|Publication number||US5631669 A|
|Application number||US 08/412,594|
|Publication date||May 20, 1997|
|Filing date||Mar 29, 1995|
|Priority date||Feb 4, 1994|
|Publication number||08412594, 412594, US 5631669 A, US 5631669A, US-A-5631669, US5631669 A, US5631669A|
|Inventors||Gregory A. Stobbs, Beth H. Stobbs|
|Original Assignee||Stobbs; Gregory A., Stobbs; Beth H.|
|Export Citation||BiBTeX, EndNote, RefMan|
|Patent Citations (14), Referenced by (49), Classifications (9), Legal Events (3)|
|External Links: USPTO, USPTO Assignment, Espacenet|
This is a continuation of U.S. patent application Ser. No. 08/191,956, filed Feb. 4, 1994, entitled "Pointing Device With Integral Microphone" now abandoned.
The present invention relates generally to computer data input equipment. More particularly, the invention relates to a computer pointing device or mouse having integral microphone system for speech recognition processing.
Most personal computers today include a pointing device, such as a hand-manipulated mouse for controlling the screen cursor in making menu selections, data entry selections, performing graphic manipulations, blocking off regions of text in a document and the like. Often the mouse is used in conjunction with a data entry keyboard, which is used to enter alphanumeric text and to make program selections by pressing functions keys.
A newer form of data input and computer control is voice activation using speech recognition technology. Although still largely experimental today, it is expected that speech recognition technology will become increasingly important as a means of entering data and instructions into a computer. One principal problem with speech recognition technology today is that the speech recognition technology is highly dependent upon speaker dependent variables and acoustics. While great strides are continuing to be made, speech recognition technology requires complex signal processing techniques which are designed to standardize the input speech as much as possible, thereby making the speech recognizer's job easier. In short, it is desirable to eliminate as many variables as possible, so that the speech recognizing software will be able to do a better job.
In normalizing speech for computer recognition, microphone placement can be important. Ideally, room acoustic variations should be kept to a minimum. Although there are directional microphones available which can be used to minimize the effects of room acoustics, these microphones tend to be expensive and often times too large for the office environment. There has been some experimentation with placement of the microphone in the computer monitor or in a free-standing speaker enclosure. These solutions, however, require the operator to face the computer monitor or speaker while using them to input speech. Also, these solutions may require complex desensitizing and filtering circuitry in order to make them more immune to spurious room sounds and reverberations.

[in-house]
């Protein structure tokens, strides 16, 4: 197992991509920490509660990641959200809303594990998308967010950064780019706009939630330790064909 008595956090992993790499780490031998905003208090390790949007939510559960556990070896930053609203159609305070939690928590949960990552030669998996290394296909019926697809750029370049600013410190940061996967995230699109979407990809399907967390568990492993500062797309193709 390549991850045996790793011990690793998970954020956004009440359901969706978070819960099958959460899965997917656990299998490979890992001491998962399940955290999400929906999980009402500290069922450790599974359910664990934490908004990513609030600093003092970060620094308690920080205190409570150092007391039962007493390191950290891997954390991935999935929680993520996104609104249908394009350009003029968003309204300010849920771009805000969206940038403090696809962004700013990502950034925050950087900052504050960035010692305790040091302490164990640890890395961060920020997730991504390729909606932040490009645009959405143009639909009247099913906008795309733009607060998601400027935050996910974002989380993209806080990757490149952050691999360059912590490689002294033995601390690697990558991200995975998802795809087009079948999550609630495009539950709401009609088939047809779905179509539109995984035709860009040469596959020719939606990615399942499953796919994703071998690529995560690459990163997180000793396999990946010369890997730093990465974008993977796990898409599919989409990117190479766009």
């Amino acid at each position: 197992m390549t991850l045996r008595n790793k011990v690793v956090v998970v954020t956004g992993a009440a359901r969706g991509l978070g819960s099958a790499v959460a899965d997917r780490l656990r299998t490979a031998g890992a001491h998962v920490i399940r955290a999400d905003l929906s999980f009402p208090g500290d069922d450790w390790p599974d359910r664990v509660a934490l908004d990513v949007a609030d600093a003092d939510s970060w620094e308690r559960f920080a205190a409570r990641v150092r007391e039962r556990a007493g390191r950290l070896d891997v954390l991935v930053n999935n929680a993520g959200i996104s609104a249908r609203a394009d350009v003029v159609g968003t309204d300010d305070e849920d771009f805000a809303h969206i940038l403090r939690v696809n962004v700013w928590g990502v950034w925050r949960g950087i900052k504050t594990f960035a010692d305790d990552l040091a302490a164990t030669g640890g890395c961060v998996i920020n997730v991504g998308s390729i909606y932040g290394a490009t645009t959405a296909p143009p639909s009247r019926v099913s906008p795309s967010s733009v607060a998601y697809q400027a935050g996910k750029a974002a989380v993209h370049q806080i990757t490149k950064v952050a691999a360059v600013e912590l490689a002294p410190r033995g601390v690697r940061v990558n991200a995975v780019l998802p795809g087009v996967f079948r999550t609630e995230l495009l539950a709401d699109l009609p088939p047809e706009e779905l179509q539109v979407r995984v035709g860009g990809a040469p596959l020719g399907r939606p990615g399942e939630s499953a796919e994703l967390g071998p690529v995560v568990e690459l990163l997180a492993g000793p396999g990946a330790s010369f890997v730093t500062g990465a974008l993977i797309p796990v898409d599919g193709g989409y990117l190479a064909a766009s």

The present invention overcomes the shortcomings of existing microphone technology for speech input by integrating a small microphone within the pointing device or mouse. A great deal of convenience and functionality is obtained, since the user can readily pick up the mouse and speak directly into it, without the need to face in a particular direction or to worry about room acoustics. The microphone can be positioned in the underside of the mouse, where it will be unobstructed by the user's hand during use. To minimize false triggering a switch may be provided to mute the microphone when the mouse is in use as a pointing device.
For a more complete understanding of the invention, its objects and advantages, reference may be had to the following specification and to the accompanying drawings.
FIG. 1 illustrates a computer system with speech input pointing device in accordance with the present invention;
FIG. 2 is a plan view of the underside of the speech input pointing device of the invention, illustrating one of the presently preferred embodiments;
FIG. 3 is a view of the device of FIG. 2 with the underside casing opened and inverted to reveal the internal components of the embodiment of FIG. 2;
FIG. 4 depicts one manner of connecting the device of FIG. 2 to the computer system;
FIG. 5A shows the device in use as a pointing device;
FIG. 5B is an illustration of the embodiment of FIG. 2 being grasped by the hand while activating the talk button;
FIG. 5C shows the device in use as a speech input device;
FIG. 6 depicts an alternate embodiment of the invention;
FIG. 7 depicts another alternate embodiment of the invention;
FIG. 8 depicts yet another alternate embodiment of the invention.
Referring to FIG. 1, a computer system 10 is illustrated. The computer system includes a system unit or CPU unit 12, a monitor 14 and a keyboard 16. The pointing and speech input device of the invention is illustrated generally at 18. The device of the invention is connected by cable 22 to the CPU unit 12. Although a cable connection is illustrated in FIG. 1, the invention can be connected to computer system 10 through fiber optic cable or wireless transmission link. If a wireless transmission link is used it may be desirable to provide the speech input device with a compander circuit or noise reduction circuit to reduce the effects of hiss and noise introduced by the transmission system. In this regard, RF or infrared systems may be used to provide the transmission link. The pointing and speech input device 18 may include one or more push buttons 20 on the upper surface thereof, for performing conventional clicking and dragging operations as a mouse.
The presently preferred embodiment is physically configured to resemble a mouse and, if desired, the invention may be implemented by modifying an existing mouse design in accordance with the teachings herein. Referring to FIG. 2, the pointing and speech input device 18, as seen from its underside, comprises a generally hand-sized case 24, which may be made of molded plastic and approximately the size of a bar of soap. The device includes a rubber or plastic ball 26 retained by removable retaining ring 28 in the conventional fashion. Alternatively, the ball can be replaced by a suitable optical sensing system employing an optically encoded pad for providing X-Y information to an optical sensor. The underside of the case 24 has an aperture in which microphone 30 is positioned. A push button 32 is mounted on the underside of the case, preferably positioned along the longitudinal axis, as illustrated, so that it is equally accessible by the user's thumb, whether the user is right-handed or left-handed. Desirably, button 32 is disposed in a recess 34, so that the button will not be actuated when the device is placed on a surface for use as a pointing device. Recess 34 may be contoured, as illustrated, to conform more readily to a user's thumb, when the device is grasped as illustrated in FIG. 5B.